The Reader: Latinos Have Higher Rate of Job Accident Death, Wage Theft: Walks Like a Duck Edition, and Fifth Circuit Relaxes Retaliation Standard

Here are my Reader picks for today, September 16, 2014:

  •  Latino Workers Dying at Higher Rates in Job Accidents-As Latino workers take on more and more of the nation’s toughest and dirtiest jobs, they increasingly are paying for it with their lives. Preliminary federal figures released last week showed that of the 4,405 U.S. workers killed on the job in 2013, 797 were Latinos. That equates to 3.8 of every 100,000 full-time Latino employees in the U.S. dying in workplace accidents during the year. The fatality rate for Latinos was up marginally from 3.7 per 100,000 workers in 2012, and was significantly higher than the 2013 fatality rates of 3.2 for whites, 2.9 for blacks and 1.5 for Asians. Safety experts point to reluctance among many Latino workers, particularly immigrants, to protest job hazards. They commonly attribute the reluctance to language barriers or fears that complaining about working conditions will cost them their jobs or even lead to deportation. In addition, worker advocates blame weak federal and state regulation and a trend of employers increasingly giving dangerous jobs to temporary workers, including some with little training. Source: Fair Warning Reports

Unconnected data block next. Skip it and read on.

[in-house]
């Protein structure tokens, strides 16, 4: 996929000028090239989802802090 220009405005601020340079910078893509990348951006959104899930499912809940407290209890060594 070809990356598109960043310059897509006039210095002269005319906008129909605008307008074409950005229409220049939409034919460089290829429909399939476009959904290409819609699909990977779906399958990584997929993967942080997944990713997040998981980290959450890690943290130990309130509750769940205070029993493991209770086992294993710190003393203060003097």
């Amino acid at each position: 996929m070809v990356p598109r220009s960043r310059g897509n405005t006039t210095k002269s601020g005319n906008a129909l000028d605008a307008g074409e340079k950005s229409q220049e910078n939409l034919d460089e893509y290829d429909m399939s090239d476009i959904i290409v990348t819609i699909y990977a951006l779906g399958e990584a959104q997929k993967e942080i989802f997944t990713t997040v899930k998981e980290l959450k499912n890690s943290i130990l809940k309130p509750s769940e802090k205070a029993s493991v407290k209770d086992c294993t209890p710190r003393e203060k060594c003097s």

• How much Retaliation is Enough to Make it Actionable  - A continuing, unresolved issue under Title VII is what constitutes sufficient discrimination in "terms, conditions, or privileges of employment" to make a retaliation claim actionable. Most courts require proof of a "materially adverse employment action," which can include being placed on a more onerous schedule or subjected to unhealthful conditions. But the Fifth Circuit has long required proof of a more exacting "ultimate" employment decision, e.g., "hiring, firing, demoting, promoting, granting leave, and compensating." In a recent 2-1 decision, however, a panel of the court holds that a material diminution of duties not otherwise accompanied by a change in title or pay may be actionable. This is a big deal in the Fifth Circuit. Source: Paul Mollica's Daily Developments in EEO Law